I've been working some hours at the farm where we are getting our CSA share this summer. (For those who are unfamiliar with the term, a CSA is where you purchase a share in a farm and then you receive a box of produce every week.) This morning, I "weeded" a row of potatoes.
When the farmer took me out to the field, she asked if I knew what a potato plant looked like. When I said "no," she showed me a plant and described in great detail all its features. It was pretty obvious which were the potatoes as they were about 18" high and the scraggly weeds were only about 8". I wondered why she was going on and on about the looks of the plant until I realized that the row I was looking at was already weeded. The other rows were a tangled mess of weeds about 18" high covering 12" high potato plants.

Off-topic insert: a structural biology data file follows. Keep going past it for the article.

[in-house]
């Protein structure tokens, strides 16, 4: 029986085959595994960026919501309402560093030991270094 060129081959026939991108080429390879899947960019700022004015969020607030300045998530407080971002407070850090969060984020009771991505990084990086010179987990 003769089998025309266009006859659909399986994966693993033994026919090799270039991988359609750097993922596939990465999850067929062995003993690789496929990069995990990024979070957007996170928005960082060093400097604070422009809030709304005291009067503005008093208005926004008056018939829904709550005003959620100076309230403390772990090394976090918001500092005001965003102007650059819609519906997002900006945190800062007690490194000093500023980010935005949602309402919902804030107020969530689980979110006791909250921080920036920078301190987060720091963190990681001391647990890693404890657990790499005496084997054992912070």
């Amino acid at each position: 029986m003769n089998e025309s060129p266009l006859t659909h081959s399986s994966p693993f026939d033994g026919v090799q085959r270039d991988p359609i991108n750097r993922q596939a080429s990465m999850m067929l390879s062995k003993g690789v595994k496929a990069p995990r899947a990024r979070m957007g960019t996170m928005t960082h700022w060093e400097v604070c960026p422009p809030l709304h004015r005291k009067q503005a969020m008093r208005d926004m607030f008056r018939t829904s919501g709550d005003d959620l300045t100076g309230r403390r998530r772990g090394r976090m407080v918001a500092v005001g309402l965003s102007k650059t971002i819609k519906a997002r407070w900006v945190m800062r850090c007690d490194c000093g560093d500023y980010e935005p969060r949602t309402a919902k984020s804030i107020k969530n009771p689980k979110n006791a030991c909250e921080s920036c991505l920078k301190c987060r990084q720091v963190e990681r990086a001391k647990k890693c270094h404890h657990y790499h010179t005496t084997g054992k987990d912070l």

My job was to extricate the plants from their tangled prisons so that they could see the sun. Without sunlight, some of the plants had already died and others were stunted. I worked 1-1/2 hours and I only got through one row. I think I now understand why some farmers use roundup-ready veggies, much as I detest the practice. I've never seen such a crop of weeds in my life as are in the fields at this farm.
Last week I spent my farm morning washing mixed greens. There were 3-4 of us working for 3 hours and we only got through 3 boxes of the greens because we had to spend so much time picking out the weeds and grasses that had been harvested along with the salad mix.
The farm is organic so no weed-killer allowed, but I wonder. Isn't there a better way? Wouldn't it be more efficient to weed the rows of potatoes when the weeds were little? Isn't it easier to weed the mixed greens before you harvest them? This is this particular farmer's first year so it seems to me that she's learning some things the hard way, but what do I know. Has anybody out there run a sizeable organic farm and can you tell me if farming organically is really supposed to be this much work?
1 day ago